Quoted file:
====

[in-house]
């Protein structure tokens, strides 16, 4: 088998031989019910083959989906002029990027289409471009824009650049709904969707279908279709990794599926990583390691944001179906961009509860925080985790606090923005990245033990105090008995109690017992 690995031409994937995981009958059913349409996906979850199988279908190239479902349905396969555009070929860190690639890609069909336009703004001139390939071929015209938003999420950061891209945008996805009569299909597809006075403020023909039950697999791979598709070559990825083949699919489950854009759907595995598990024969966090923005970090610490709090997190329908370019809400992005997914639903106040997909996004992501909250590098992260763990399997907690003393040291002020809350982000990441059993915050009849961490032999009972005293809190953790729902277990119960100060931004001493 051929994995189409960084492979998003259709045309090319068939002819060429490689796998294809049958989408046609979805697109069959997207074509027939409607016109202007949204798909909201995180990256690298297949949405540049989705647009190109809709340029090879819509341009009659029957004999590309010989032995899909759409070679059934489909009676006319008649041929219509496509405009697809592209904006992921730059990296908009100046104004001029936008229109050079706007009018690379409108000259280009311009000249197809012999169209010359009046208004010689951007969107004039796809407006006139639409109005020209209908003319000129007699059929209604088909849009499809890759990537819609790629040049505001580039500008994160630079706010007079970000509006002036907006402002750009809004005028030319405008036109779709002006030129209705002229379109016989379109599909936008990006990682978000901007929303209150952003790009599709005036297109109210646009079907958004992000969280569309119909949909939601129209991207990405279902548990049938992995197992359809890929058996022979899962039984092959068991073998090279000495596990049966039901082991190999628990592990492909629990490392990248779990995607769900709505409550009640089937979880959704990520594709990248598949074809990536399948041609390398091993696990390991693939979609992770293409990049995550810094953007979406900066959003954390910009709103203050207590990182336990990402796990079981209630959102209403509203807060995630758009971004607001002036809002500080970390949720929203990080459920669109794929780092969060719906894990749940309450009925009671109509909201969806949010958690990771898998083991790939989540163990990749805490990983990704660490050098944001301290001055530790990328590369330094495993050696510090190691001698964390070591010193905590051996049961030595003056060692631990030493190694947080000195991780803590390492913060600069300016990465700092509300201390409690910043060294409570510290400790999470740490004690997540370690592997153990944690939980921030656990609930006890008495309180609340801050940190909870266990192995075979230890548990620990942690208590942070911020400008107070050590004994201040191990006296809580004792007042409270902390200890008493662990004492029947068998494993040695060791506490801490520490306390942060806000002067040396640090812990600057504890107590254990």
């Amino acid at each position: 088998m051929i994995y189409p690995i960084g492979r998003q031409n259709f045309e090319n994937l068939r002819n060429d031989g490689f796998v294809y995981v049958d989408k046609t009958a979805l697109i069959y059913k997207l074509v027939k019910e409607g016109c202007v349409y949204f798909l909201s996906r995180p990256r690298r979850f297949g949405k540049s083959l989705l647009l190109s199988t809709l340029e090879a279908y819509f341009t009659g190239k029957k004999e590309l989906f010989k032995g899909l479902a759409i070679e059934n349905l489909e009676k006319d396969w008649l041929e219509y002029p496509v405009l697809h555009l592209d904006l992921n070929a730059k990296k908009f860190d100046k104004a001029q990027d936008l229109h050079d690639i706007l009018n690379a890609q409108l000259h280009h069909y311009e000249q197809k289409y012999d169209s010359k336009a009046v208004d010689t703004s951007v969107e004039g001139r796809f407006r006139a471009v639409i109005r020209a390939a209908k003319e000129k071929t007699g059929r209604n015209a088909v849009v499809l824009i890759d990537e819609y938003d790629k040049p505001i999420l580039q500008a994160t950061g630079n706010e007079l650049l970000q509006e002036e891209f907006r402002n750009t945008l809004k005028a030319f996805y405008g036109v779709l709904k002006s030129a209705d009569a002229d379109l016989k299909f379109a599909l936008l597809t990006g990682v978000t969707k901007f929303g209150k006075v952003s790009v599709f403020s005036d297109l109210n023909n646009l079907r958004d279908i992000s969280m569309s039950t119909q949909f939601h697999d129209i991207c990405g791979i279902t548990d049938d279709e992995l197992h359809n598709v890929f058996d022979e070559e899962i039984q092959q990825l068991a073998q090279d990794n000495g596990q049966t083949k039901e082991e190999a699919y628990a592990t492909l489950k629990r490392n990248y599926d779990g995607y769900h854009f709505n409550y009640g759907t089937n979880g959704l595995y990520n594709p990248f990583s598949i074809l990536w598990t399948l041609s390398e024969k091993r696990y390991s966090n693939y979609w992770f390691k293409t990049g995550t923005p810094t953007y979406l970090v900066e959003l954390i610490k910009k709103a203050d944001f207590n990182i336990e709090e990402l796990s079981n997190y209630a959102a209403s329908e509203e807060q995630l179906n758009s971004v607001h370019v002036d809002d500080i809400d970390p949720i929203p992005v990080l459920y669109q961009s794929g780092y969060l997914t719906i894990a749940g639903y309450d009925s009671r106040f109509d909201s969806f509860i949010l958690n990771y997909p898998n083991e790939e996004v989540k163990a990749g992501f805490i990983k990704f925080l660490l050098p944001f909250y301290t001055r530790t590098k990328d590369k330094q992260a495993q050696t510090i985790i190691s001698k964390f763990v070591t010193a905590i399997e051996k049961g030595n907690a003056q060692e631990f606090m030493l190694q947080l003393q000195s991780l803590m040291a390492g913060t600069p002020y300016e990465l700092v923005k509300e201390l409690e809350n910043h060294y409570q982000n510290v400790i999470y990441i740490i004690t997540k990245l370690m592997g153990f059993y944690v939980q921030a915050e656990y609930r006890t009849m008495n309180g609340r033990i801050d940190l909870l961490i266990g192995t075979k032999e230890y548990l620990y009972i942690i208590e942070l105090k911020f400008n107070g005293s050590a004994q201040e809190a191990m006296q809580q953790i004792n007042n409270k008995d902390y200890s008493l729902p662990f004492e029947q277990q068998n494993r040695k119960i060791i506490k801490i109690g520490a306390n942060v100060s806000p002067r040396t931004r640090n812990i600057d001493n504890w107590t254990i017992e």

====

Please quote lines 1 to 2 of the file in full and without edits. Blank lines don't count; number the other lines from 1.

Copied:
[in-house]
């Protein structure tokens, strides 16, 4: 088998031989019910083959989906002029990027289409471009824009650049709904969707279908279709990794599926990583390691944001179906961009509860925080985790606090923005990245033990105090008995109690017992 690995031409994937995981009958059913349409996906979850199988279908190239479902349905396969555009070929860190690639890609069909336009703004001139390939071929015209938003999420950061891209945008996805009569299909597809006075403020023909039950697999791979598709070559990825083949699919489950854009759907595995598990024969966090923005970090610490709090997190329908370019809400992005997914639903106040997909996004992501909250590098992260763990399997907690003393040291002020809350982000990441059993915050009849961490032999009972005293809190953790729902277990119960100060931004001493 051929994995189409960084492979998003259709045309090319068939002819060429490689796998294809049958989408046609979805697109069959997207074509027939409607016109202007949204798909909201995180990256690298297949949405540049989705647009190109809709340029090879819509341009009659029957004999590309010989032995899909759409070679059934489909009676006319008649041929219509496509405009697809592209904006992921730059990296908009100046104004001029936008229109050079706007009018690379409108000259280009311009000249197809012999169209010359009046208004010689951007969107004039796809407006006139639409109005020209209908003319000129007699059929209604088909849009499809890759990537819609790629040049505001580039500008994160630079706010007079970000509006002036907006402002750009809004005028030319405008036109779709002006030129209705002229379109016989379109599909936008990006990682978000901007929303209150952003790009599709005036297109109210646009079907958004992000969280569309119909949909939601129209991207990405279902548990049938992995197992359809890929058996022979899962039984092959068991073998090279000495596990049966039901082991190999628990592990492909629990490392990248779990995607769900709505409550009640089937979880959704990520594709990248598949074809990536399948041609390398091993696990390991693939979609992770293409990049995550810094953007979406900066959003954390910009709103203050207590990182336990990402796990079981209630959102209403509203807060995630758009971004607001002036809002500080970390949720929203990080459920669109794929780092969060719906894990749940309450009925009671109509909201969806949010958690990771898998083991790939989540163990990749805490990983990704660490050098944001301290001055530790990328590369330094495993050696510090190691001698964390070591010193905590051996049961030595003056060692631990030493190694947080000195991780803590390492913060600069300016990465700092509300201390409690910043060294409570510290400790999470740490004690997540370690592997153990944690939980921030656990609930006890008495309180609340801050940190909870266990192995075979230890548990620990942690208590942070911020400008107070050590004994201040191990006296809580004792007042409270902390200890008493662990004492029947068998494993040695060791506490801490520490306390942060806000002067040396640090812990600057504890107590254990």